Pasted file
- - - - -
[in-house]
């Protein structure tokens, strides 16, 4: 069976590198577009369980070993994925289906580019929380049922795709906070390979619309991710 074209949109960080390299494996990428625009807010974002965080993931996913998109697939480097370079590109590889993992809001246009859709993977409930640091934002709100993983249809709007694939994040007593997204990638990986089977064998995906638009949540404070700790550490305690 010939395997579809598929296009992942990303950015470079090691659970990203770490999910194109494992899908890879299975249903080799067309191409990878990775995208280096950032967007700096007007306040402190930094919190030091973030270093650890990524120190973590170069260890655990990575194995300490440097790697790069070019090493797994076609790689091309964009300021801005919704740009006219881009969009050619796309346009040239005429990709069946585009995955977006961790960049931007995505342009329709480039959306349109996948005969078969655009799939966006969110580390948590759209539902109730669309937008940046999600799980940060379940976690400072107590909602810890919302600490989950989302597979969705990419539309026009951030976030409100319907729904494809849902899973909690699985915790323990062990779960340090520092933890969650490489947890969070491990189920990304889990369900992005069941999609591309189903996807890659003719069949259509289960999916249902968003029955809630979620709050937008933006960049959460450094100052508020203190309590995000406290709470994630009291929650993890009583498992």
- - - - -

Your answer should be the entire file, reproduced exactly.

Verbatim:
[in-house]
């Protein structure tokens, strides 16, 4: 069976590198577009369980070993994925289906580019929380049922795709906070390979619309991710 074209949109960080390299494996990428625009807010974002965080993931996913998109697939480097370079590109590889993992809001246009859709993977409930640091934002709100993983249809709007694939994040007593997204990638990986089977064998995906638009949540404070700790550490305690 010939395997579809598929296009992942990303950015470079090691659970990203770490999910194109494992899908890879299975249903080799067309191409990878990775995208280096950032967007700096007007306040402190930094919190030091973030270093650890990524120190973590170069260890655990990575194995300490440097790697790069070019090493797994076609790689091309964009300021801005919704740009006219881009969009050619796309346009040239005429990709069946585009995955977006961790960049931007995505342009329709480039959306349109996948005969078969655009799939966006969110580390948590759209539902109730669309937008940046999600799980940060379940976690400072107590909602810890919302600490989950989302597979969705990419539309026009951030976030409100319907729904494809849902899973909690699985915790323990062990779960340090520092933890969650490489947890969070491990189920990304889990369900992005069941999609591309189903996807890659003719069949259509289960999916249902968003029955809630979620709050937008933006960049959460450094100052508020203190309590995000406290709470994630009291929650993890009583498992």